Also featured on the second platter are three complete episodes of The Goldbergs from various stages in its life, including a kinescope recording of a live broadcast and an episode from the final season when the show moved the family, somewhat unsuccessfully (although, from a writing standpoint, the setting gave Berg many fresh options) to the suburbs. The episodes are undated. The earlier ones are particularly fascinating even beyond the quality of their stories, for the strategies they employ in blocking and shooting. Rather like Citizen Kane, the cast members are always moving around one another as they converse, as if it would be deadly to have them just stop and talk, although the times that they do stop and talk work like close-ups in emphasizing an emotional point or narrative climax. And BTW, Berg’s character and her character’s husband sleep in one twin bed, even cuddling as they talk, something that hadn’t happened in movies for years and wouldn’t happen again on TV for at least a decade.
Berg’s scripts are outstanding. In classic TV sitcom tradition, they take one simple, clear idea and riff with it for 30 minutes (the commercials were semi-integrated with the story), but the delicacy with which Berg explores the emotions of the various characters and develops the gradually burgeoning crisis the situations are causing is superb, and is especially remarkable when one considers that she was doing so many other things besides writing the weekly scripts. Anne Bancroft had her first screen appearance in one of the episodes presented, in which she plays the new daughter-in-law of one of the friends of Goldberg’s character. Out of fear, she hesitates in calling the woman, ‘mother,’ but the woman thinks it is because she doesn’t like her and it is up to the heroine to sort everything out, which she does with a beautiful Shakespearean delicacy. In another episode, one of the suburban shows, McQuade’s character wants to get her nose fixed, and Berg’s character has to be extra clever in devising a way to talk her out of it. Again, the raw emotions of the piece are just as potent as the earlier mother-in-law episode, and it is, perhaps, because the emotions of the characters are so immediate and graspable that when a point of comedy is inserted it carries an extra resonance—we certainly laughed out loud several times while watching the episodes—as a release of tension. The third episode is a good example of how the show’s Jewishness was nevertheless transcribable as a universal conflict that any viewer could identify with. A friend has his third child and is torn between naming it after someone on his wife’s side of the family and someone on his own side. There will be severe repercussions from whomever gets slighted and again, the heroine must use her wits to find the acceptable compromise.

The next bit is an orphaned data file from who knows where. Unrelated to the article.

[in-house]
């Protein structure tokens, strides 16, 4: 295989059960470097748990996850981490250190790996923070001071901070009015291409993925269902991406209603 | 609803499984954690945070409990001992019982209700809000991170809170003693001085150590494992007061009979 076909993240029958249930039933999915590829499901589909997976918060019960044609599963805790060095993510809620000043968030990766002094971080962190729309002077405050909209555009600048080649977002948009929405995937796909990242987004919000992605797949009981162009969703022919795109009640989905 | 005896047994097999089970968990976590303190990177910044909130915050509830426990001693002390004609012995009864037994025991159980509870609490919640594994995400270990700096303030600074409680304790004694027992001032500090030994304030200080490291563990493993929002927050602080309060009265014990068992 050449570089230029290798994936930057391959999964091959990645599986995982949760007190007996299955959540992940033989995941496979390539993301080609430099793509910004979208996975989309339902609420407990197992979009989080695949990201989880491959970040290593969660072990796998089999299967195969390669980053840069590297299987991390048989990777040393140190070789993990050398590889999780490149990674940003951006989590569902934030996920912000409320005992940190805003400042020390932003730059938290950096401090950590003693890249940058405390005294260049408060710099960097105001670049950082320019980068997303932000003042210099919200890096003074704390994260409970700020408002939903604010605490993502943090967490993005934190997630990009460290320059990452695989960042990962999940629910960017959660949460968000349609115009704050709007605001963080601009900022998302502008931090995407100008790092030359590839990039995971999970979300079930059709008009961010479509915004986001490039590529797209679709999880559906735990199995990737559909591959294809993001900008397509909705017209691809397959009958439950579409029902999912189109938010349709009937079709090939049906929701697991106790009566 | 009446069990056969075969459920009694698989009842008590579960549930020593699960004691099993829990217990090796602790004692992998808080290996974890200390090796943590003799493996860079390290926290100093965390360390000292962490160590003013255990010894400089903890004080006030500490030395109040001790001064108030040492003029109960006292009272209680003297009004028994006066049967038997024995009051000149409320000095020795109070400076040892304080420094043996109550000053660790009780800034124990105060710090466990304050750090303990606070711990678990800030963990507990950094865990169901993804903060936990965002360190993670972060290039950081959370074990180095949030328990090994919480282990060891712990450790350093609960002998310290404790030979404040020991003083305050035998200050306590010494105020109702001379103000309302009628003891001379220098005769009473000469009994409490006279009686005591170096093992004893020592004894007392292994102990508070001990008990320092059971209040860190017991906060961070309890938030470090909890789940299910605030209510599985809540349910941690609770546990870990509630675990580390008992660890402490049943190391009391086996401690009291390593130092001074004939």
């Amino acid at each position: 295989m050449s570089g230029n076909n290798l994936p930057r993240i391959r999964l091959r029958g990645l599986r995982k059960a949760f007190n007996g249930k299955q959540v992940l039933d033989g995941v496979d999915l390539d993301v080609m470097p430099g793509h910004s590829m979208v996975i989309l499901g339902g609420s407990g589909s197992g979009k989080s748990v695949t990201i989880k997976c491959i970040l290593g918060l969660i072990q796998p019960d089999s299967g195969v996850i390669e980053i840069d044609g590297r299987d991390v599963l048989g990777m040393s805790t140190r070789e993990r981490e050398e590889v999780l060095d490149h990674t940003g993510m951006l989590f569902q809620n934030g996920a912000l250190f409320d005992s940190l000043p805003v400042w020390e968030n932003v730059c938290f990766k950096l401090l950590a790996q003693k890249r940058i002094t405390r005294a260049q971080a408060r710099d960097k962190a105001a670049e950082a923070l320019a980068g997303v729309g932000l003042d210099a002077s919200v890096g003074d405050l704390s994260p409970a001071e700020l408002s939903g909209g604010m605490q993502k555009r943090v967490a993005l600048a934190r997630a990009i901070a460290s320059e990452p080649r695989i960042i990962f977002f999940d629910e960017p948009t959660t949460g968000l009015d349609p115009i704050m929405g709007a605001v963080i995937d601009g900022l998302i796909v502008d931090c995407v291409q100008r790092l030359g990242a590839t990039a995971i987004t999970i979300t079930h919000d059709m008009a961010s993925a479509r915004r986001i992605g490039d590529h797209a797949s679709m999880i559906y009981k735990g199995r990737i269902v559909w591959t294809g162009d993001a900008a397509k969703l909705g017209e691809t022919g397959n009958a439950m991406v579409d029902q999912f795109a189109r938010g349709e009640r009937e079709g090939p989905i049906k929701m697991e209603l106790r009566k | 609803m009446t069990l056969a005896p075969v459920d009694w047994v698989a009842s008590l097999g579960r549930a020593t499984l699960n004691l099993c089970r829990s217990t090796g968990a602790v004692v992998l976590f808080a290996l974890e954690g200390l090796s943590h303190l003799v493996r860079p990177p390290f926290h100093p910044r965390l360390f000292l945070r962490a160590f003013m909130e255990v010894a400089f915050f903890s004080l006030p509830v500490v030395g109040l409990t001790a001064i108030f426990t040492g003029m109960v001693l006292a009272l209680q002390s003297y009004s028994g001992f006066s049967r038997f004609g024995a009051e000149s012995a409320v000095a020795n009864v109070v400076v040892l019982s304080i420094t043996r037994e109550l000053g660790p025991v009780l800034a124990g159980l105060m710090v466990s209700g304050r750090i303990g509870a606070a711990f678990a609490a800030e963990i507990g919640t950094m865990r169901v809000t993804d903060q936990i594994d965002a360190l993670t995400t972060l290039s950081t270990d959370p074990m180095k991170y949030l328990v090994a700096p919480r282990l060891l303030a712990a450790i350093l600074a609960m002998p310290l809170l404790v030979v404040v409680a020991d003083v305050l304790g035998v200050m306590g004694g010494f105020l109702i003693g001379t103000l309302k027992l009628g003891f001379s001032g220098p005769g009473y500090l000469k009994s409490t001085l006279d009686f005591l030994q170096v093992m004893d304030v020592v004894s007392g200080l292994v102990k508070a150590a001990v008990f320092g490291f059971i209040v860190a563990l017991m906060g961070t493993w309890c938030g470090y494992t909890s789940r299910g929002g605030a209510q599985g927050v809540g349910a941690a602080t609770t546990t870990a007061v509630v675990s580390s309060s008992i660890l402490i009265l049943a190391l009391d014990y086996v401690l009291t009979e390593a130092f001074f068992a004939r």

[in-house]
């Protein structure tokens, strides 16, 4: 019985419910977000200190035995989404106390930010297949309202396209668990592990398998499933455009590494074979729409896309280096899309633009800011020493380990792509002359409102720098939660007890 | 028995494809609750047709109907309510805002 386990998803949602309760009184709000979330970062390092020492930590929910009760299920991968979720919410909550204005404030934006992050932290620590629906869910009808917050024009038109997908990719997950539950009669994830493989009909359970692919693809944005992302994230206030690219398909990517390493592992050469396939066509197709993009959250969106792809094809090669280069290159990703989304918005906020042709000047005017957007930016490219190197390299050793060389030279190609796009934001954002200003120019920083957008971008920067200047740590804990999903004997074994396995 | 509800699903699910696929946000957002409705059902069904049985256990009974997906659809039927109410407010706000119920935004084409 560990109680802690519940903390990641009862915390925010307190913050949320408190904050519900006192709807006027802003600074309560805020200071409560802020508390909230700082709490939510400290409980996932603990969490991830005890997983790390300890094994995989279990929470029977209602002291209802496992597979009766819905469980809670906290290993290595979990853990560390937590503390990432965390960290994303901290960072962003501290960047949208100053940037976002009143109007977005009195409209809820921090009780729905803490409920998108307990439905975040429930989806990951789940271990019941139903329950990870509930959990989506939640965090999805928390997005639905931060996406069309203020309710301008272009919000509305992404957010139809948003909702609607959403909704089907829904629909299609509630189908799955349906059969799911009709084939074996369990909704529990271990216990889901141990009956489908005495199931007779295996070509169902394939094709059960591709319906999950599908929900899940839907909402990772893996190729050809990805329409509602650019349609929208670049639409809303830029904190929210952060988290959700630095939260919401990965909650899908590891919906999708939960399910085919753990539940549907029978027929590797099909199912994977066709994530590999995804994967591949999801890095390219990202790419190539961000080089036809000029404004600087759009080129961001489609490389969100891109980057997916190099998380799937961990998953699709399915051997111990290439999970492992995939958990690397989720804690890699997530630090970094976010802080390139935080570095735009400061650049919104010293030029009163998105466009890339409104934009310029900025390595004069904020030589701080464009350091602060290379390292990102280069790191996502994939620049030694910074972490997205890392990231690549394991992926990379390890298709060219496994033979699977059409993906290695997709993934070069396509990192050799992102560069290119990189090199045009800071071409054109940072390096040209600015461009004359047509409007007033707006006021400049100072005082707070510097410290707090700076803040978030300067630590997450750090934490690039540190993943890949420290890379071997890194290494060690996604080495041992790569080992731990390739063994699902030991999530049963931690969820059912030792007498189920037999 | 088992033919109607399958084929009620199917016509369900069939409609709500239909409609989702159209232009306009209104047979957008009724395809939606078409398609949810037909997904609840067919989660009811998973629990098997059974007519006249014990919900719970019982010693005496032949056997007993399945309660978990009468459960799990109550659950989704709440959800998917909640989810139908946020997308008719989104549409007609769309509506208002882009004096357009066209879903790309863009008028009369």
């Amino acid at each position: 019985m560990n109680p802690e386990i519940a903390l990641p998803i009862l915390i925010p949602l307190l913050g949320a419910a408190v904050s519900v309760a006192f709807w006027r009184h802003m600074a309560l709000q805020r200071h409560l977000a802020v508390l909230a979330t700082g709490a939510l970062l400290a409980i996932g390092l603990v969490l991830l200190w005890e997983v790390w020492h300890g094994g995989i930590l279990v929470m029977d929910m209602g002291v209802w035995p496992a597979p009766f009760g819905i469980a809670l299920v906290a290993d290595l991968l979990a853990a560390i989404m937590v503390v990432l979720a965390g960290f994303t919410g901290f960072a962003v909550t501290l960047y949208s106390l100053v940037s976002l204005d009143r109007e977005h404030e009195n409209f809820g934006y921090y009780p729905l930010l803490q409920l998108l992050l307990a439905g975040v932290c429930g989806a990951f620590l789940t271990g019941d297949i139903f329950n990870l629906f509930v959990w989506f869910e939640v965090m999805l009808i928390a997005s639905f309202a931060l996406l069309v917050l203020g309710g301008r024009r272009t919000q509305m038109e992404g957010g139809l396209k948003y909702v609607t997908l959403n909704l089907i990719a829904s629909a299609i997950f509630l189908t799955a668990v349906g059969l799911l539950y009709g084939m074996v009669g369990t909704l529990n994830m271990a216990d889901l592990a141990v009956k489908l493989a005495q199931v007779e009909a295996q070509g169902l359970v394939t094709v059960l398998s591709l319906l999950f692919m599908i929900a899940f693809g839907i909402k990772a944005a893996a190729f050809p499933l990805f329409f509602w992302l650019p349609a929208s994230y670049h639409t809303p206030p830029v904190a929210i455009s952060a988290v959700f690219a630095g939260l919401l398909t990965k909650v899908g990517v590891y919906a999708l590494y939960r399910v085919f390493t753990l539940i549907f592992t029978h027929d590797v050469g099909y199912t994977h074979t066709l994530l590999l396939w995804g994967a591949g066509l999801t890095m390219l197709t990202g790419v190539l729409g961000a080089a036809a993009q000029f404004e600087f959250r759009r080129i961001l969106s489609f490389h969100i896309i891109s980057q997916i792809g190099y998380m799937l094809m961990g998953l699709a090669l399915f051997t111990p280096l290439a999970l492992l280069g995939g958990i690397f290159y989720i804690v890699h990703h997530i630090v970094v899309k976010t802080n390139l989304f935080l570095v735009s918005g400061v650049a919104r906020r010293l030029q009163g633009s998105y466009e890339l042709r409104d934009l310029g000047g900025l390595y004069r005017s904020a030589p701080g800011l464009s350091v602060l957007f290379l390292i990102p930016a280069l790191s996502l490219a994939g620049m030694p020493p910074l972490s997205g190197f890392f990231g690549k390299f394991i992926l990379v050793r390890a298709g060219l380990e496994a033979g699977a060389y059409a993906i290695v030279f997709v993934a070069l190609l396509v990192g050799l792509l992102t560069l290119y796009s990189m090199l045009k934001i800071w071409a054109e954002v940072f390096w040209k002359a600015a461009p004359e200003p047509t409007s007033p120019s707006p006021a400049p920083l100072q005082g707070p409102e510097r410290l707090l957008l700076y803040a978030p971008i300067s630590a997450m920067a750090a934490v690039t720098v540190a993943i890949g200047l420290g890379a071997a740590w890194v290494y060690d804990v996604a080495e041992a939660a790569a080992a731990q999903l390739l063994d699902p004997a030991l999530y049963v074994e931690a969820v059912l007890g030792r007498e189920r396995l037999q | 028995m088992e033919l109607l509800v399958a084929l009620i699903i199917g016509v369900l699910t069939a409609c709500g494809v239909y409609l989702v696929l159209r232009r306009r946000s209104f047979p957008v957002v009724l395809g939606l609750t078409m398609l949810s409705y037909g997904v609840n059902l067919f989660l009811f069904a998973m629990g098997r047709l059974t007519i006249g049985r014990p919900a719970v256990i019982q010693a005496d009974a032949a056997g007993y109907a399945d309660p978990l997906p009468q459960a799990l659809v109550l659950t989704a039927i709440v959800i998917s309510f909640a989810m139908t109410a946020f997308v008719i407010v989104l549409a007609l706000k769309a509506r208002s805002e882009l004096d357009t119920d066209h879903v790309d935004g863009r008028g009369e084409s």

Also featured is a 2-minute clip from another episode that depicts the sort of stage show Berg herself put on in her youth at the resort hotel; an outstanding for so many different reasons 12-minute segment of Edward R. Murrow’s Person to Person in which he interviews Berg and lets the viewer see the dichotomy between the sophisticated writer/actress and her more down home character; a lovely 4-minute monolog Berg delivered on The Ed Sullivan Show about assimilating Hanukah with Christmas; and a 2-minute sketch from The Steve Allen Show where Berg imitates Alfred Hitchcock. Featured as well is a text profile of Kempner, 2 minutes of video with Kempner’s family that was intended to be inserted in the film, a half-minute clip of a billboard being put up that promotes the movie, and an unsettling 2002 short film directed by Kempner entitled Today I Vote for My Joey, about Jewish senior citizens participating in the 2000 presidential election in Florida (they are excited about casting a vote for the Jewish Joe Lieberman as vice president). Running 20 minutes, it ends on a remarkably prescient punchline but also gains an added irony in light of Lieberman’s later political antics.
Finally, there is a 14-minute episode of a special radio program broadcast in 1942 that adapted (along with other popular shows in other episodes) Berg’s Goldbergs radio show (which, again, she wrote, directed and starred in), to patriotically themed stories in support of the War effort. In the piece, Berg’s character encourages a newlywed to go forward with her plans for having a baby even though her new husband is shipping out. As with all of the other works presented, it establishes a powerful emotional message with just a few simple strokes, but it also, as a sample of Berg’s radio work, showcases the lovely rhythmic dialog of English with Yiddish accents, which may have been one major reason that the program, even as it dealt with everyday events or ‘nothing at all,’ remained so transfixing to listeners and, later, to viewers.